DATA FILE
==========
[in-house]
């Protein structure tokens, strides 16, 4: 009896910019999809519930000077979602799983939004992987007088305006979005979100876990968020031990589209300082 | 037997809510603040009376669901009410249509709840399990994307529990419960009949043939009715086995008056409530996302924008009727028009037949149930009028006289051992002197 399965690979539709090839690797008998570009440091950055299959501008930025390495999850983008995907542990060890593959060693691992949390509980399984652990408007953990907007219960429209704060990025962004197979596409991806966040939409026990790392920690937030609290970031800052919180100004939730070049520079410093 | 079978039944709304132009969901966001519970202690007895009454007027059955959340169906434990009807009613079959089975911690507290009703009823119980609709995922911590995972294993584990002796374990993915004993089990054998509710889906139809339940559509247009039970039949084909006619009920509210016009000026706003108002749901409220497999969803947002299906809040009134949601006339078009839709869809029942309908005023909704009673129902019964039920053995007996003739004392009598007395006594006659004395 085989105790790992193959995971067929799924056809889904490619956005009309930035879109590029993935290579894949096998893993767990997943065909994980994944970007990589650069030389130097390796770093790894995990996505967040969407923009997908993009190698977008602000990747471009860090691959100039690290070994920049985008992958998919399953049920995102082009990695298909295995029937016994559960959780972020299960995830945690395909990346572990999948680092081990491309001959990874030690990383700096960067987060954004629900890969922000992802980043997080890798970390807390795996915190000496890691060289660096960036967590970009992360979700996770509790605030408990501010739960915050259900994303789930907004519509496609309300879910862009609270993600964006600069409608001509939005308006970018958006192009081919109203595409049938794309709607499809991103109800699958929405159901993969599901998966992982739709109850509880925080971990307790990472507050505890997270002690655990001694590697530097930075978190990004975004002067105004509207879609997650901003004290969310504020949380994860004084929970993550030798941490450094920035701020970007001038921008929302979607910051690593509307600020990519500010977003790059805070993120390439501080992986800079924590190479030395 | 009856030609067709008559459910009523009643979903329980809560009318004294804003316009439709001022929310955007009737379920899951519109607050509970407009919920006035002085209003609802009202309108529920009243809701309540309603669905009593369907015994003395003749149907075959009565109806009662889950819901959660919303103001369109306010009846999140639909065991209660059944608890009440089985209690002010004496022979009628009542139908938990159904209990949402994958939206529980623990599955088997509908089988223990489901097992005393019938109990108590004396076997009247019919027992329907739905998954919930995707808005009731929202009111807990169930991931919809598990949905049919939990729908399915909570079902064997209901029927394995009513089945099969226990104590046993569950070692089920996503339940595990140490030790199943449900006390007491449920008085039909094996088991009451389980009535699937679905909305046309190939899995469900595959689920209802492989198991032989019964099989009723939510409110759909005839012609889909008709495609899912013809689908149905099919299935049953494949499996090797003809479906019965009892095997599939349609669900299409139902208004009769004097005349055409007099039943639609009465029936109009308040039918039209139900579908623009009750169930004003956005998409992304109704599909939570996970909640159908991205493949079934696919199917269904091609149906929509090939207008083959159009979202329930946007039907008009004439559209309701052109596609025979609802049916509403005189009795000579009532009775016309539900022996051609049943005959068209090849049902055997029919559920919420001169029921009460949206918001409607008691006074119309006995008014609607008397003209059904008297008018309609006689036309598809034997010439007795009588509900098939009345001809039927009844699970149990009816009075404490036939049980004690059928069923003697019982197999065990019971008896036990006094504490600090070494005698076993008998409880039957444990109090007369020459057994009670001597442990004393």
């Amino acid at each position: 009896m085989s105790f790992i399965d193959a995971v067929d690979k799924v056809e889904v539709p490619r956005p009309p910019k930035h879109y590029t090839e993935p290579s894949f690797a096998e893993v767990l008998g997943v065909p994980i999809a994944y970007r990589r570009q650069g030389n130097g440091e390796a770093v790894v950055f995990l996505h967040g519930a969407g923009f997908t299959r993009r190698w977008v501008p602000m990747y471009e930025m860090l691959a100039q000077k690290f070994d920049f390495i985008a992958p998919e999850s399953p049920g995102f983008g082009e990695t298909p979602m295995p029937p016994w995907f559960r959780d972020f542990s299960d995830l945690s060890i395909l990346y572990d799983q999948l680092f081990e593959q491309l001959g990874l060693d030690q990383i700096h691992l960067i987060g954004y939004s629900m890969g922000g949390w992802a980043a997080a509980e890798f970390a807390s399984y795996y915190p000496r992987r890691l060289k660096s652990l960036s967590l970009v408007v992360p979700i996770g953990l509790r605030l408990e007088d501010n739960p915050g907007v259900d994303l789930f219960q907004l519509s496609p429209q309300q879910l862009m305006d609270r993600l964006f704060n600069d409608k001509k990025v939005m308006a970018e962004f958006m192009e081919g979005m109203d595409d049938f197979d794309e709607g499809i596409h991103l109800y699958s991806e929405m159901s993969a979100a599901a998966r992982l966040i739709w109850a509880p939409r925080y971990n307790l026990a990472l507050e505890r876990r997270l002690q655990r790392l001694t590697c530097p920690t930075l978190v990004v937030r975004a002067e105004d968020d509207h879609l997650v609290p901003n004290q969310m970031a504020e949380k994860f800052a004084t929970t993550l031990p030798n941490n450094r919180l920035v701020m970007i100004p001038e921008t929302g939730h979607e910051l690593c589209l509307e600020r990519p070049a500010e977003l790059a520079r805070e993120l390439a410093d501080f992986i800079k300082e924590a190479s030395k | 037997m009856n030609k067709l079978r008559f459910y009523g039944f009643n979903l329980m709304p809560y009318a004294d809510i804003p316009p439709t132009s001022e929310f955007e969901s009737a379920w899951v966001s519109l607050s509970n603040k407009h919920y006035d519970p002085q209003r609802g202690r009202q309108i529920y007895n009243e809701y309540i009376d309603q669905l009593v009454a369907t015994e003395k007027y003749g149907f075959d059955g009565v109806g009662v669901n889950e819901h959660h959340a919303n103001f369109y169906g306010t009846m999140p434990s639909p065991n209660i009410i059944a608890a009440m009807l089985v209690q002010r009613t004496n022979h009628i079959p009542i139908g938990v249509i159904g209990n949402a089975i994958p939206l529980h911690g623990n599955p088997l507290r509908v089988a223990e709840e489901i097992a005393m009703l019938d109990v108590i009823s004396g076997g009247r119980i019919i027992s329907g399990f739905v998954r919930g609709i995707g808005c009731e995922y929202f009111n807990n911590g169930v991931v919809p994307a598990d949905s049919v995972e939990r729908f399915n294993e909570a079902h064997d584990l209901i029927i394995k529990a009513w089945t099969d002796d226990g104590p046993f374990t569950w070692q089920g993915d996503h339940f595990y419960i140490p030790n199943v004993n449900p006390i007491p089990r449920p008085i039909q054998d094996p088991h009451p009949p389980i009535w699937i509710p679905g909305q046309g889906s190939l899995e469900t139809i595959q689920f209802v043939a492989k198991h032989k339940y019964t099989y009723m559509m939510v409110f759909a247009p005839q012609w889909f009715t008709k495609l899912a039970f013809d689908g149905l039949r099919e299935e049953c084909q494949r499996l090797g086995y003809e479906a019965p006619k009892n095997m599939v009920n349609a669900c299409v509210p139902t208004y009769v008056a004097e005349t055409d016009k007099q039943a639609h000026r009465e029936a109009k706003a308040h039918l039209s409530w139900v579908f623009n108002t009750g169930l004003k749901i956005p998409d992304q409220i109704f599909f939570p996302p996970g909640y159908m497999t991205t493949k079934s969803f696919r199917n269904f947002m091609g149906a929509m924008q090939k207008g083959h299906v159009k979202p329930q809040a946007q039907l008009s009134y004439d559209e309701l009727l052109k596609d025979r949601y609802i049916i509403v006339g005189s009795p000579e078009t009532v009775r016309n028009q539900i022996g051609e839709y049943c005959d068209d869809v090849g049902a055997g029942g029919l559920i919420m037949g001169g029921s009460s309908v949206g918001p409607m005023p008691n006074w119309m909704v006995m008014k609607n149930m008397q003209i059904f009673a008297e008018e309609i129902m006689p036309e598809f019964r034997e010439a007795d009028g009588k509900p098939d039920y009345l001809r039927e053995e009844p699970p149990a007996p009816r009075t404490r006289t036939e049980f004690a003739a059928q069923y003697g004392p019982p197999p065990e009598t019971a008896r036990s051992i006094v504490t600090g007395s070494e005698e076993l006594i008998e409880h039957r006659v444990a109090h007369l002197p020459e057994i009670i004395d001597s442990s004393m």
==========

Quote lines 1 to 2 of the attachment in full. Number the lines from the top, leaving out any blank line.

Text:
[in-house]
């Protein structure tokens, strides 16, 4: 009896910019999809519930000077979602799983939004992987007088305006979005979100876990968020031990589209300082 | 037997809510603040009376669901009410249509709840399990994307529990419960009949043939009715086995008056409530996302924008009727028009037949149930009028006289051992002197 399965690979539709090839690797008998570009440091950055299959501008930025390495999850983008995907542990060890593959060693691992949390509980399984652990408007953990907007219960429209704060990025962004197979596409991806966040939409026990790392920690937030609290970031800052919180100004939730070049520079410093 | 079978039944709304132009969901966001519970202690007895009454007027059955959340169906434990009807009613079959089975911690507290009703009823119980609709995922911590995972294993584990002796374990993915004993089990054998509710889906139809339940559509247009039970039949084909006619009920509210016009000026706003108002749901409220497999969803947002299906809040009134949601006339078009839709869809029942309908005023909704009673129902019964039920053995007996003739004392009598007395006594006659004395 085989105790790992193959995971067929799924056809889904490619956005009309930035879109590029993935290579894949096998893993767990997943065909994980994944970007990589650069030389130097390796770093790894995990996505967040969407923009997908993009190698977008602000990747471009860090691959100039690290070994920049985008992958998919399953049920995102082009990695298909295995029937016994559960959780972020299960995830945690395909990346572990999948680092081990491309001959990874030690990383700096960067987060954004629900890969922000992802980043997080890798970390807390795996915190000496890691060289660096960036967590970009992360979700996770509790605030408990501010739960915050259900994303789930907004519509496609309300879910862009609270993600964006600069409608001509939005308006970018958006192009081919109203595409049938794309709607499809991103109800699958929405159901993969599901998966992982739709109850509880925080971990307790990472507050505890997270002690655990001694590697530097930075978190990004975004002067105004509207879609997650901003004290969310504020949380994860004084929970993550030798941490450094920035701020970007001038921008929302979607910051690593509307600020990519500010977003790059805070993120390439501080992986800079924590190479030395 | 009856030609067709008559459910009523009643979903329980809560009318004294804003316009439709001022929310955007009737379920899951519109607050509970407009919920006035002085209003609802009202309108529920009243809701309540309603669905009593369907015994003395003749149907075959009565109806009662889950819901959660919303103001369109306010009846999140639909065991209660059944608890009440089985209690002010004496022979009628009542139908938990159904209990949402994958939206529980623990599955088997509908089988223990489901097992005393019938109990108590004396076997009247019919027992329907739905998954919930995707808005009731929202009111807990169930991931919809598990949905049919939990729908399915909570079902064997209901029927394995009513089945099969226990104590046993569950070692089920996503339940595990140490030790199943449900006390007491449920008085039909094996088991009451389980009535699937679905909305046309190939899995469900595959689920209802492989198991032989019964099989009723939510409110759909005839012609889909008709495609899912013809689908149905099919299935049953494949499996090797003809479906019965009892095997599939349609669900299409139902208004009769004097005349055409007099039943639609009465029936109009308040039918039209139900579908623009009750169930004003956005998409992304109704599909939570996970909640159908991205493949079934696919199917269904091609149906929509090939207008083959159009979202329930946007039907008009004439559209309701052109596609025979609802049916509403005189009795000579009532009775016309539900022996051609049943005959068209090849049902055997029919559920919420001169029921009460949206918001409607008691006074119309006995008014609607008397003209059904008297008018309609006689036309598809034997010439007795009588509900098939009345001809039927009844699970149990009816009075404490036939049980004690059928069923003697019982197999065990019971008896036990006094504490600090070494005698076993008998409880039957444990109090007369020459057994009670001597442990004393």